On October 16, 2006, plaintiff sought medical care at Silver Cross Hospital and was first seen by Rafael R. Castro, M.D.*fn14 Dr. Castro's notes state that plaintiff fell a distance of approximately eight feet and landed on the left side of his head.*fn15 Plaintiff complained a severe headache, nausea, and vomiting.*fn16 Plaintiff also reported to Dr. Castro that he had episodes of confusion.*fn17 Dr. Castro's initial impressions included, "[p]ossible perforated left tympanum," and a possible skull fracture at the base of his skull.*fn18 Dr. Castro also noted a history of depression and colitis.*fn19 Plaintiff was admitted to the hospital.*fn20

Following admission into the hospital, plaintiff was examined by several doctors. These doctors noted hearing loss, a possible right temporal lobe contusion, and possible post-concussive sydrome.*fn21 Magnetic resonance imaging ("MRI") and Computerized axial tomography ("CAT scan") tests were completed.*fn22 Plaintiff was subsequently released from the hospital and underwent follow-up exams in October and December 2006. Ultimately, these follow-up exams revealed, "[e]ssentially stable brain appearance with no definite acute traumatic intracranial hemorrhage.."*fn23

2. Lower Back Injury

In February 2007, plaintiff sought treatment for an injury to his back that he suffered while lifting a heavy box.*fn24 Plaintiff complained of low back pain with burning and numbness.*fn25 It was noted on the medical records that plaintiff had undergone back surgery in 1988.*fn26 An MRI was completed and plaintiff was seen by Arti Chawla, M.D.*fn27 Dr. Chawla observed that plaintiff had difficulty bending over but was able to bend to approximately seventy-five degrees.*fn28 His gait was limited, but he was able to walk.*fn29 Dr. Chawla noted that the MRI revealed, "mild left-sided herniation of disc at the level of L4-L5 [with] foraminal narrowing."*fn30 Dr. Chawla wrote that plaintiff had severe pain over the left side of his back and radiation to the buttock.*fn31 Dr. Chawla stated that plaintiff should be off work and referred him to Joliet Pain Clinic.*fn32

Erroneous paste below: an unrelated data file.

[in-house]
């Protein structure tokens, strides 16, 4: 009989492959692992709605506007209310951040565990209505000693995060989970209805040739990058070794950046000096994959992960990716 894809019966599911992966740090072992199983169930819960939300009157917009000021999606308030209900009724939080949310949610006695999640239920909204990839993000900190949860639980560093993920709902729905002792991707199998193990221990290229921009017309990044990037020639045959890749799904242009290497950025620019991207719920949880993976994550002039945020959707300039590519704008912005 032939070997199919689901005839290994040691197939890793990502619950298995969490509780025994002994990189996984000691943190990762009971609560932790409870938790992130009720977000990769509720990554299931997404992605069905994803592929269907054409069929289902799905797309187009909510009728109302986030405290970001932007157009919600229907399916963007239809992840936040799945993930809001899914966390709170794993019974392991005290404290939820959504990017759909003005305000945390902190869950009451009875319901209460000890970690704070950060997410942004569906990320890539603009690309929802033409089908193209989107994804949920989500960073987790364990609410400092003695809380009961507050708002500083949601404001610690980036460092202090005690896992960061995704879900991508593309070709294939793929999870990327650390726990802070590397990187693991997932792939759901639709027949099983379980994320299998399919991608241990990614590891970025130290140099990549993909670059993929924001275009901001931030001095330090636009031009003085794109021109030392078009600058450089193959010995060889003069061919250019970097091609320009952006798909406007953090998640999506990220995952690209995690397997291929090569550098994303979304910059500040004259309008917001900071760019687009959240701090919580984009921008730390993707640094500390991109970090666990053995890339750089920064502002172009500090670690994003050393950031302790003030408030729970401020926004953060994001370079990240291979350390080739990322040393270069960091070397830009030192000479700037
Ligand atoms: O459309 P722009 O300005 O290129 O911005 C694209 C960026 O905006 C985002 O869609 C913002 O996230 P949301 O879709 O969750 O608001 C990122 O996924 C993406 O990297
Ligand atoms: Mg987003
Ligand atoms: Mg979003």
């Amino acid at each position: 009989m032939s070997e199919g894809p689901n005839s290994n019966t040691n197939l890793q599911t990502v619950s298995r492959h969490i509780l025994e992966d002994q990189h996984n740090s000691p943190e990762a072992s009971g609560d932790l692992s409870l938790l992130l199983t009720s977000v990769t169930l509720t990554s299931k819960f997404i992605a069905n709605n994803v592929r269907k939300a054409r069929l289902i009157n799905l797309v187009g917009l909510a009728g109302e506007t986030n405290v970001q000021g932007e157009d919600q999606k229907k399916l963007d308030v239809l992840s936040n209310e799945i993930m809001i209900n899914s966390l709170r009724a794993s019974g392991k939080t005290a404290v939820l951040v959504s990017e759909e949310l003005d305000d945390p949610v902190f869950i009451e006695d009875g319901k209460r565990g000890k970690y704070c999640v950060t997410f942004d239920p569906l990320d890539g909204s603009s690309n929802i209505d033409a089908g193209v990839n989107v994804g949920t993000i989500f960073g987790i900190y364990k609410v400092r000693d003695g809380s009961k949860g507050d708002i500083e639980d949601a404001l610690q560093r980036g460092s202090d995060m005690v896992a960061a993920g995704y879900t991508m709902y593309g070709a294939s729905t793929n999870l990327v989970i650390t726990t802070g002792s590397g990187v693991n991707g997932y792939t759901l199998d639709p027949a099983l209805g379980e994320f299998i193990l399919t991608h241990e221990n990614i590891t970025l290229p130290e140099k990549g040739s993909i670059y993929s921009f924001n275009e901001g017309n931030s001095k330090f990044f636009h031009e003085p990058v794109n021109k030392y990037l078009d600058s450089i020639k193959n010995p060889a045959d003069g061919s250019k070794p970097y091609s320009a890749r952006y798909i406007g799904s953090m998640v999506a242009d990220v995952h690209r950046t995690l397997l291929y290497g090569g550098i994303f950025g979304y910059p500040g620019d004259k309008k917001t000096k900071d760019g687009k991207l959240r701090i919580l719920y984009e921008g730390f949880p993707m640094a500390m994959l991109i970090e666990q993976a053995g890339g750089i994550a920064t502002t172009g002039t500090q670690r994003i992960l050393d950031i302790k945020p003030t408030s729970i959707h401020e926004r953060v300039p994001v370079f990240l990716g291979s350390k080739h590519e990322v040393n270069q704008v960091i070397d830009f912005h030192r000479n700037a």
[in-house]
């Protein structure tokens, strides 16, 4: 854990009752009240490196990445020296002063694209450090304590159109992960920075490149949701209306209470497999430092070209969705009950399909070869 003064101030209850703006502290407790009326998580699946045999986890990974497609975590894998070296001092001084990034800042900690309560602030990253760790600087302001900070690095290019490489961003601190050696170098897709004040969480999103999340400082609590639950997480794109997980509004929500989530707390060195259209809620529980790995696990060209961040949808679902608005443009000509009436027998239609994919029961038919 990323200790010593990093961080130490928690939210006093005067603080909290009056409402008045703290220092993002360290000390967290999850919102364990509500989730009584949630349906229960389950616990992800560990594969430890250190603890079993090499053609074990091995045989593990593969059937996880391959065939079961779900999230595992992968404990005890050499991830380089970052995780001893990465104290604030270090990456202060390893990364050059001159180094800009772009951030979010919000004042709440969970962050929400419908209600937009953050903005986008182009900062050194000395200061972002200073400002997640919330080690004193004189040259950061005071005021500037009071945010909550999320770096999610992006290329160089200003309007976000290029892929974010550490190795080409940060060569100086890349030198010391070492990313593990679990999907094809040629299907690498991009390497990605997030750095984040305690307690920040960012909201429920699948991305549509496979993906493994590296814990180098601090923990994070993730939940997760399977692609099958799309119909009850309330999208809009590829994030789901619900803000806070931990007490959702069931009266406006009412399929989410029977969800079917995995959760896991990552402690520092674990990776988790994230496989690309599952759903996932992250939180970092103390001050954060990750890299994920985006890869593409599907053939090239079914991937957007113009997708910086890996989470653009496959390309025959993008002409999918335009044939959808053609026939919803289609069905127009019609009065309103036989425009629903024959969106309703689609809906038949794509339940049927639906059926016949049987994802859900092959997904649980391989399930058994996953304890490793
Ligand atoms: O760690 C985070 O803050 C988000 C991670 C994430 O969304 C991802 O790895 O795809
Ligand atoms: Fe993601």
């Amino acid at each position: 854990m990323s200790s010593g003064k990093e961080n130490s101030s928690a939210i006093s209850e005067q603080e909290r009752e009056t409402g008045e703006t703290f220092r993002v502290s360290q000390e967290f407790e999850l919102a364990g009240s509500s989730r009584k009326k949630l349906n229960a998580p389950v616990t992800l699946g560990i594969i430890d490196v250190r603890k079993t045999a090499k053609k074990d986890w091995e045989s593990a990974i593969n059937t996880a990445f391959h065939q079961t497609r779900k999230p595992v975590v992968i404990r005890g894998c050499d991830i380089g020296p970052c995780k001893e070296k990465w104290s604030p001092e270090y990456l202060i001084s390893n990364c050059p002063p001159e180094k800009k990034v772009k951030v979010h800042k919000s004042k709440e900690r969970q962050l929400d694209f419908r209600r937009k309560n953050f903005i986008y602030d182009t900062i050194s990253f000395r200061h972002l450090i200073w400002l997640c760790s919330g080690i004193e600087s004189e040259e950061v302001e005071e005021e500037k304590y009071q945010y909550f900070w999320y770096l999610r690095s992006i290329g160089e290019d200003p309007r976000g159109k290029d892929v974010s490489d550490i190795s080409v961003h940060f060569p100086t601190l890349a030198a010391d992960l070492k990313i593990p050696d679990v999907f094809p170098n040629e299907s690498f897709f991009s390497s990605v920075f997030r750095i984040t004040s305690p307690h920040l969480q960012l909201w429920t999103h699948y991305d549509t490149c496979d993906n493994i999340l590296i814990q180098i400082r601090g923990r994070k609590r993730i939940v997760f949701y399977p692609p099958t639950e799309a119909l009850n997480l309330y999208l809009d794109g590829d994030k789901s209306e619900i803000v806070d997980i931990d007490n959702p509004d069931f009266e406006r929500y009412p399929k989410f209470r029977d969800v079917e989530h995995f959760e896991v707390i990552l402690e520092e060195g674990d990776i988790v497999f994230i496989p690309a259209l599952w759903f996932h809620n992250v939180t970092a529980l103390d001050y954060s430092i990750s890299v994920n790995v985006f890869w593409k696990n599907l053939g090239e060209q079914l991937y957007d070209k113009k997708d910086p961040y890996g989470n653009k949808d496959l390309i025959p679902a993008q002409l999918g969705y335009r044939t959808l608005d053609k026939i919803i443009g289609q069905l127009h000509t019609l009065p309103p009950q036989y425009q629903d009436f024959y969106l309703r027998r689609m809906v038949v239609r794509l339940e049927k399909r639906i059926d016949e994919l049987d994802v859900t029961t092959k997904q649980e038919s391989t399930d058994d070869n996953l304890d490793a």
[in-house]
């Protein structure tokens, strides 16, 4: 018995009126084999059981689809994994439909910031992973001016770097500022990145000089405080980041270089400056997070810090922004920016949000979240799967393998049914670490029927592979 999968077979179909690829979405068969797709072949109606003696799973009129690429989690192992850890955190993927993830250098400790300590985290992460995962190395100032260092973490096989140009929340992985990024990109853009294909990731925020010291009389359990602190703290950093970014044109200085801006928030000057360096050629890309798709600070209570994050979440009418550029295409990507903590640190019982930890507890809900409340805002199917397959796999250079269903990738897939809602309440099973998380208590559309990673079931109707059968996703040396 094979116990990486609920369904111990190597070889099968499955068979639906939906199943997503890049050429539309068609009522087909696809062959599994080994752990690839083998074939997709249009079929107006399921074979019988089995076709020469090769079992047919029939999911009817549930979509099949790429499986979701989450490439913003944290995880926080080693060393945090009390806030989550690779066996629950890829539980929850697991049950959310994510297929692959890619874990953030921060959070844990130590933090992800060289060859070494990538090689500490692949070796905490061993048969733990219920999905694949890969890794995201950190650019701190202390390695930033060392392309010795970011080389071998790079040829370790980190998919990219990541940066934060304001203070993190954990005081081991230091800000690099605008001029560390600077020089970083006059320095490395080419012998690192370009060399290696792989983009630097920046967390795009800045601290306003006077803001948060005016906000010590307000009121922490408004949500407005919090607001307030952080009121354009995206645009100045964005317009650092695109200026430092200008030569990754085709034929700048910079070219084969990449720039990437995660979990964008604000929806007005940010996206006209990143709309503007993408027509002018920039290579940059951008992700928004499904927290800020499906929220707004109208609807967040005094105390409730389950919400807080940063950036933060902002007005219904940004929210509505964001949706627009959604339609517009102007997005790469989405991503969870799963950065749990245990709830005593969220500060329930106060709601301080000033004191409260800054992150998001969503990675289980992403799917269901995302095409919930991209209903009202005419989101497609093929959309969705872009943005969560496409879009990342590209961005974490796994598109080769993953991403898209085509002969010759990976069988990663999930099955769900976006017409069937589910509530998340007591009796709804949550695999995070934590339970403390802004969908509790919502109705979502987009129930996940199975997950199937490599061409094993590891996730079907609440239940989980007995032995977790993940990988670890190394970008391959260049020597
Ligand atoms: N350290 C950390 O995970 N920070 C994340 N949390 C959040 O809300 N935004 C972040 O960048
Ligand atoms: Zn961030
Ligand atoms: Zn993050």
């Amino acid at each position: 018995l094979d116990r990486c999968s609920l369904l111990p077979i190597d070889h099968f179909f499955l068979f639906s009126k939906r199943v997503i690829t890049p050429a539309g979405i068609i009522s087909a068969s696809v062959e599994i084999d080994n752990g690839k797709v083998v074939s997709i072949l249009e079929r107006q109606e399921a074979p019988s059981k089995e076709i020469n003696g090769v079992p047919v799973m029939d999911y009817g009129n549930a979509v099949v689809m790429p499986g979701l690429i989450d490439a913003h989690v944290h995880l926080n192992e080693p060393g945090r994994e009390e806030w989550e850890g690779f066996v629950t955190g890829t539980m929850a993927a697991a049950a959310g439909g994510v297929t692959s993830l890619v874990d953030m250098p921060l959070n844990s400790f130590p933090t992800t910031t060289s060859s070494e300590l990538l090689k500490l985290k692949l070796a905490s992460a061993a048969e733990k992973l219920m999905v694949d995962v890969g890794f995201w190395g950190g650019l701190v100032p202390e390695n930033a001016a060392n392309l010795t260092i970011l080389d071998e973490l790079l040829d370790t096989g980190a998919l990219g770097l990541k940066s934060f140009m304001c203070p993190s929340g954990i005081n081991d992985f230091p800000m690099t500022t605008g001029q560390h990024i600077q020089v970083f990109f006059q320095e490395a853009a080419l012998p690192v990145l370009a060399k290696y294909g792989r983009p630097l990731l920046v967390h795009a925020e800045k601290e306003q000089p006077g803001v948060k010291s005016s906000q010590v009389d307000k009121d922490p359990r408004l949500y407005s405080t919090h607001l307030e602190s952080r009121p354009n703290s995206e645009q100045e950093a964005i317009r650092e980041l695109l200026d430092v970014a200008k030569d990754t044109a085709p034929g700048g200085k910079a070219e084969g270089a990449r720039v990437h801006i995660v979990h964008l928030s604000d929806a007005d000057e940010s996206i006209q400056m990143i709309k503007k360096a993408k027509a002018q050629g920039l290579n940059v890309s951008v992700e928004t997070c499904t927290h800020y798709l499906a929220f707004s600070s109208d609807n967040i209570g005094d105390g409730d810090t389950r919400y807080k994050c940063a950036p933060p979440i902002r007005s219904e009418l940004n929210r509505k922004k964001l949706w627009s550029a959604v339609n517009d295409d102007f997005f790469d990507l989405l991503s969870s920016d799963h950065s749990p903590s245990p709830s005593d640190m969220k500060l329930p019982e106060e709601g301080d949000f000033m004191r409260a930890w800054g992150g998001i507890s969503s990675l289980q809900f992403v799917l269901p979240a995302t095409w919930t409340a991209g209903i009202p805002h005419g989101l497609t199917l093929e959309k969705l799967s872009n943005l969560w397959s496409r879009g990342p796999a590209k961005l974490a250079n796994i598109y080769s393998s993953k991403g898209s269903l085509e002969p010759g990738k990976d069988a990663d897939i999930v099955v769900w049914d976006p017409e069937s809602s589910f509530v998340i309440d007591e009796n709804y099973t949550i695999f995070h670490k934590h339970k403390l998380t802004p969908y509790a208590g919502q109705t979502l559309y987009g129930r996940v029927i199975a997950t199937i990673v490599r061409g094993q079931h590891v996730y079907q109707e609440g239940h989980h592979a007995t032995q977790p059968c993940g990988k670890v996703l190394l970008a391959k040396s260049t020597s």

On March 6, 2007, Aubrey Linder, PA-C performed a consultation at Joliet Pain Care Center.*fn33 The report states that plaintiff hurt his back in February 2007 and has had constant pain since that time.*fn34 Plaintiff rated that pain as a six out of ten.*fn35 Physician Assistant Linder determinated that plaintiff suffered from left L4-L5 disk herniation with left lower extremity radiculopathy.*fn36 She prescribed a short dose of steroids to help with the pain.*fn37 Plaintiff was also prescribed the muscle relaxer Zanaflex and instructed to stay off work.*fn38

On March 22, 2007, plaintiff followed up with Physician's Assistant Linder.*fn39 Plaintiff reported that he was 80% improved.*fn40 Physician's Assistant Linder recommended physical therapy to resolve the remaining pain.*fn41 Plaintiff was authorized to return to work as of April 2, 2007.*fn42